Junior kindergarten: If you want to know a way to help young people, it is to provide them with early education. Many, many school boards in this province, because of the way the Harris government has decided to cut funding for junior kindergarten, have cut junior kindergartens out completely.

The unemployment rate among our young people is a tragedy, and we often hear the government saying, "It's not a problem; jobs are being created at an enormous rate," etc. But you know, Madam Speaker, the unemployment rate among our young people has actually gone up dramatically in 1997. In fact, for the first eight months -- we now have the results through August -- the unemployment rate is about 18%; a year ago at the same time it was about 15%, so up three percentage points. The number of jobs for young people in that period of time has dropped by 24,000; the number of unemployed is up 22,000. I don't think we've seen a level of unemployment among our young people of this rate, certainly going back at least 10 years, not even during the very tough 1990 and 1991-92. We pride ourselves in this province on being a leader in employment, but the unemployment rate among young people in Ontario is higher than it is in the rest of the country.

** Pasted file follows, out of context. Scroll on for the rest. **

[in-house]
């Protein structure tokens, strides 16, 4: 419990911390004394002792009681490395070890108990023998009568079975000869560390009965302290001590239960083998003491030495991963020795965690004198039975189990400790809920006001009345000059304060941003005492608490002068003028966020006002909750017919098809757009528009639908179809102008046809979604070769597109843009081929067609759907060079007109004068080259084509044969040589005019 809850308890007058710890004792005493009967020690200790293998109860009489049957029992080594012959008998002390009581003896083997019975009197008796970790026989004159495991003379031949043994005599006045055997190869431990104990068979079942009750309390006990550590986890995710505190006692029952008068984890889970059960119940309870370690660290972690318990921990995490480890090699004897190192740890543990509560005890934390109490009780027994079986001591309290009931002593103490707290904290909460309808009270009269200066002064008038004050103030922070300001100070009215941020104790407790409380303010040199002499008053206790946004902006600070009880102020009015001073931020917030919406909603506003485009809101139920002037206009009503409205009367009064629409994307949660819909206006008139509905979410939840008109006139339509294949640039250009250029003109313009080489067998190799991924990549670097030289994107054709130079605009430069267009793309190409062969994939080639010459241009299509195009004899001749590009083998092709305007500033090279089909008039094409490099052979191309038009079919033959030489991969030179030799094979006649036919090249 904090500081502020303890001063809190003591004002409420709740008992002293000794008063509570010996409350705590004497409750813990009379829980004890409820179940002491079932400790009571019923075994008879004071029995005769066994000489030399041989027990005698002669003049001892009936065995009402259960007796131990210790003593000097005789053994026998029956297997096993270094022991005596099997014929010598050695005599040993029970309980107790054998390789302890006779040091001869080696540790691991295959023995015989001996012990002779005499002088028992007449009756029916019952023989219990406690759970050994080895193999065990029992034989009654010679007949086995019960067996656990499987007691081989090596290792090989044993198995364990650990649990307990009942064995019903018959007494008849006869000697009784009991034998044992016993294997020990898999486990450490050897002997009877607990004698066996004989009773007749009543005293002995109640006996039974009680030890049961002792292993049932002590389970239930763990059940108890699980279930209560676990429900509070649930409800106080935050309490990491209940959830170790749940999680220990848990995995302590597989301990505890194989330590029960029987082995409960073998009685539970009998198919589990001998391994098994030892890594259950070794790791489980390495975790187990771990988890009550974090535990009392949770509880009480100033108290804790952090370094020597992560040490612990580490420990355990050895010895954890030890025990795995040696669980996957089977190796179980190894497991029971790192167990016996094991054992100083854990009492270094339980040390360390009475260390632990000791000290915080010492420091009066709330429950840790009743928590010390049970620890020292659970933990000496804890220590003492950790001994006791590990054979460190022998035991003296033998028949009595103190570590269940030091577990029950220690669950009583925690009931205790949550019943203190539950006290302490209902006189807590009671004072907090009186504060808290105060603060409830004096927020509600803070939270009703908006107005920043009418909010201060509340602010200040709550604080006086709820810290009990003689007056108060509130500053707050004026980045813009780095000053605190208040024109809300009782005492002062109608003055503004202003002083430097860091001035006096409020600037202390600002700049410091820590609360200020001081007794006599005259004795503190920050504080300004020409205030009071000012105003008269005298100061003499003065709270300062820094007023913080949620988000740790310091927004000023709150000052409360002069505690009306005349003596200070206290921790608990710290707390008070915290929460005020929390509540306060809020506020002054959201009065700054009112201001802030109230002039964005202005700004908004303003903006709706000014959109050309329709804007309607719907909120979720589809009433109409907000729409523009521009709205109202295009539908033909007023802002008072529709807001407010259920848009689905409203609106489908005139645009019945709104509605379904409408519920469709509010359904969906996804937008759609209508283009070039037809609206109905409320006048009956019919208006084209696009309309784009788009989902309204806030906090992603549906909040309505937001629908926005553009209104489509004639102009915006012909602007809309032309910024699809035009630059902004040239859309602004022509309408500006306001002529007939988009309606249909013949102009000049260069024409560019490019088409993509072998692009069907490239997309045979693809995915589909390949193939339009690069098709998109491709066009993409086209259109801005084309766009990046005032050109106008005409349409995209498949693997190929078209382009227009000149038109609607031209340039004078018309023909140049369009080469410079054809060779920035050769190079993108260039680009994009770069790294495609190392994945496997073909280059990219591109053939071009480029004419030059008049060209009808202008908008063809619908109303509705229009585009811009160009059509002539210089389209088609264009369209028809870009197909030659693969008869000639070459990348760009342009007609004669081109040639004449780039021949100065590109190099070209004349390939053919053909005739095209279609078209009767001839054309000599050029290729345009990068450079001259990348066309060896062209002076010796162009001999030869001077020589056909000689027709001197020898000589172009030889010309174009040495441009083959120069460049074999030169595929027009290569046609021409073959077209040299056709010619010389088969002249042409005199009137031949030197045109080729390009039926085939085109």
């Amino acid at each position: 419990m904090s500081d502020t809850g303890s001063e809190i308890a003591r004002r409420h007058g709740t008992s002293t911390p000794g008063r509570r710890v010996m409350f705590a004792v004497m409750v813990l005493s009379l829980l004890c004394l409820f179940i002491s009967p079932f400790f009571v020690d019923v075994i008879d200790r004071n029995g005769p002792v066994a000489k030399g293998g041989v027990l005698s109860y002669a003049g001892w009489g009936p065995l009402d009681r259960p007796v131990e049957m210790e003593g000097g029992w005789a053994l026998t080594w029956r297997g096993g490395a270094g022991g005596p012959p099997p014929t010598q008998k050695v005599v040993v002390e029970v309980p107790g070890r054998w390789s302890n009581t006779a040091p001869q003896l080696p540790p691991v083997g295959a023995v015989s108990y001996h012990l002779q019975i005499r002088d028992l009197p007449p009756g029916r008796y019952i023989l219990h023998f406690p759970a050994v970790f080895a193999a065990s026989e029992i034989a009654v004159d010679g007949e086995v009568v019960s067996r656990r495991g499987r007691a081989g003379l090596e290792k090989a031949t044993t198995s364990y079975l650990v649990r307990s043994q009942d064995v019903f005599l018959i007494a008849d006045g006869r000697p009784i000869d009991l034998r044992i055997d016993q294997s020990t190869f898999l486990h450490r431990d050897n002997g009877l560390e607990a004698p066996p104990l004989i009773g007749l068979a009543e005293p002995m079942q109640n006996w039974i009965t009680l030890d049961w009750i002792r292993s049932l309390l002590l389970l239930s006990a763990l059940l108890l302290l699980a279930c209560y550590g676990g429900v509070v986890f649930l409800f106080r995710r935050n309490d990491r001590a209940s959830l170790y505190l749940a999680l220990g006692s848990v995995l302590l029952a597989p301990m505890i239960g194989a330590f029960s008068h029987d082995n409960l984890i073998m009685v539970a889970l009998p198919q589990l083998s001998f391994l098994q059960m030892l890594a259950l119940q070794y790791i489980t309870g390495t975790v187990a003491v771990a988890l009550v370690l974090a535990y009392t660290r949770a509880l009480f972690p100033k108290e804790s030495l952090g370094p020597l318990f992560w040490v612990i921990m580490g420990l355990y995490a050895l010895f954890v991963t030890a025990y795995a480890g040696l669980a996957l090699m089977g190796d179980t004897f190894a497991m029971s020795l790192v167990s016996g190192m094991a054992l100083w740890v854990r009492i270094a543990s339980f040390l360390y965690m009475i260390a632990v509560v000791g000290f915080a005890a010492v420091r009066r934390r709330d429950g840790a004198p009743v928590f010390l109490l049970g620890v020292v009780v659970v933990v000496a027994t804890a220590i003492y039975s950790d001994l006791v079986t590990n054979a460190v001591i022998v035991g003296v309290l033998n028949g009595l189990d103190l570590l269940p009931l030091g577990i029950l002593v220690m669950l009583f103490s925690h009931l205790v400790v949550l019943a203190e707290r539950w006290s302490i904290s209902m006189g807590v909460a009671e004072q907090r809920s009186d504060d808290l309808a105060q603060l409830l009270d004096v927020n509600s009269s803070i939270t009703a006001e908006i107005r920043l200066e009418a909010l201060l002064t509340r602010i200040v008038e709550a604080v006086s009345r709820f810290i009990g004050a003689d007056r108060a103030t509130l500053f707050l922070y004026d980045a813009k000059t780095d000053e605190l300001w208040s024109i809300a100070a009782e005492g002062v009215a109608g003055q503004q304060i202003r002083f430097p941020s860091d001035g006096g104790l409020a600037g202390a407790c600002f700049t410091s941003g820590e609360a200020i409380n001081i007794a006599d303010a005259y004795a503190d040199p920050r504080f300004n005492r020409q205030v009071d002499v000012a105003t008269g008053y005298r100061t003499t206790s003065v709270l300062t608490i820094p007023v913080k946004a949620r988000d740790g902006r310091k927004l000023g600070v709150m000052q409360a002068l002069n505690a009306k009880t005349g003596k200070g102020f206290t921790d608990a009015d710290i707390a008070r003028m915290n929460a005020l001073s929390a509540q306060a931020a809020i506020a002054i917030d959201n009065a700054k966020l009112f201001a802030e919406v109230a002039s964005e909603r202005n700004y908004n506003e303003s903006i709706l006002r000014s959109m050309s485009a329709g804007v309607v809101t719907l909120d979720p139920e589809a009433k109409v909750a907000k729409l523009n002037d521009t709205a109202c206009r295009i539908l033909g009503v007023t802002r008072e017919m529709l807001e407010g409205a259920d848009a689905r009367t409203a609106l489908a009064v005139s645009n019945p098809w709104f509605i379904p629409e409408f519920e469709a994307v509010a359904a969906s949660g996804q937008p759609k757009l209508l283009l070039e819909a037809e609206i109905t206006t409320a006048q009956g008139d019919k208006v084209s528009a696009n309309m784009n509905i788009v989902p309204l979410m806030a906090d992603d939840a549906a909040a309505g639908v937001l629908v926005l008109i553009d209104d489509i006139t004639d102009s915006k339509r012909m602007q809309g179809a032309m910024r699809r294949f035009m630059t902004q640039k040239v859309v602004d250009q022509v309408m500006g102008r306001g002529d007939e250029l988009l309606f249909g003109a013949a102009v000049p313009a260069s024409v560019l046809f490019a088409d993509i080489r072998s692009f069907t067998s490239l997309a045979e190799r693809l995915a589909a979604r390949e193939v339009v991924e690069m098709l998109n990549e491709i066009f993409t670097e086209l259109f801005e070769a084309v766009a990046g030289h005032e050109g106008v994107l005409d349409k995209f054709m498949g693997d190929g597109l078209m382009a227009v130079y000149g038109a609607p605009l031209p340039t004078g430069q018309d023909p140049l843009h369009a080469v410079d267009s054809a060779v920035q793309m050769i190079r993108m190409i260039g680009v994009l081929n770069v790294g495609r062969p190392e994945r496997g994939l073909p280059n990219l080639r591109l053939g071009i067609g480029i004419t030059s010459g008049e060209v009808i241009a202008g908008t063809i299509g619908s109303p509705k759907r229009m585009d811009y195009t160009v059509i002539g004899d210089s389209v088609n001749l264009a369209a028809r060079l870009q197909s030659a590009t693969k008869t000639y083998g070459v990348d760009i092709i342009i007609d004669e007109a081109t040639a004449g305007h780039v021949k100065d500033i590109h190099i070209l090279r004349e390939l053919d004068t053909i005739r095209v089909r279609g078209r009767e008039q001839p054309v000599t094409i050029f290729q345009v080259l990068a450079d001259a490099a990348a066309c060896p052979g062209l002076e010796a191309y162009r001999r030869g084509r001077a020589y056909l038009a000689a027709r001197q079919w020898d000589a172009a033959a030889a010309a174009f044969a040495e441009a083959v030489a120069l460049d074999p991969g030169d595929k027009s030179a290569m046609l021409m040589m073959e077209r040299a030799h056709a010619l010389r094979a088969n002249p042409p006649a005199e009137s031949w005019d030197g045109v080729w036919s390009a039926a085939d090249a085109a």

We talked about legal aid. One of the ways that young people will have access to this bill is through some assistance in going to the courts, but the legal aid has been cut and cut dramatically. Young people in an awful lot of communities, and certainly in my community of Scarborough, are facing user fees for recreation facilities they never faced before. The one thing that they don't benefit from, by and large with very few exceptions, is the tax cut.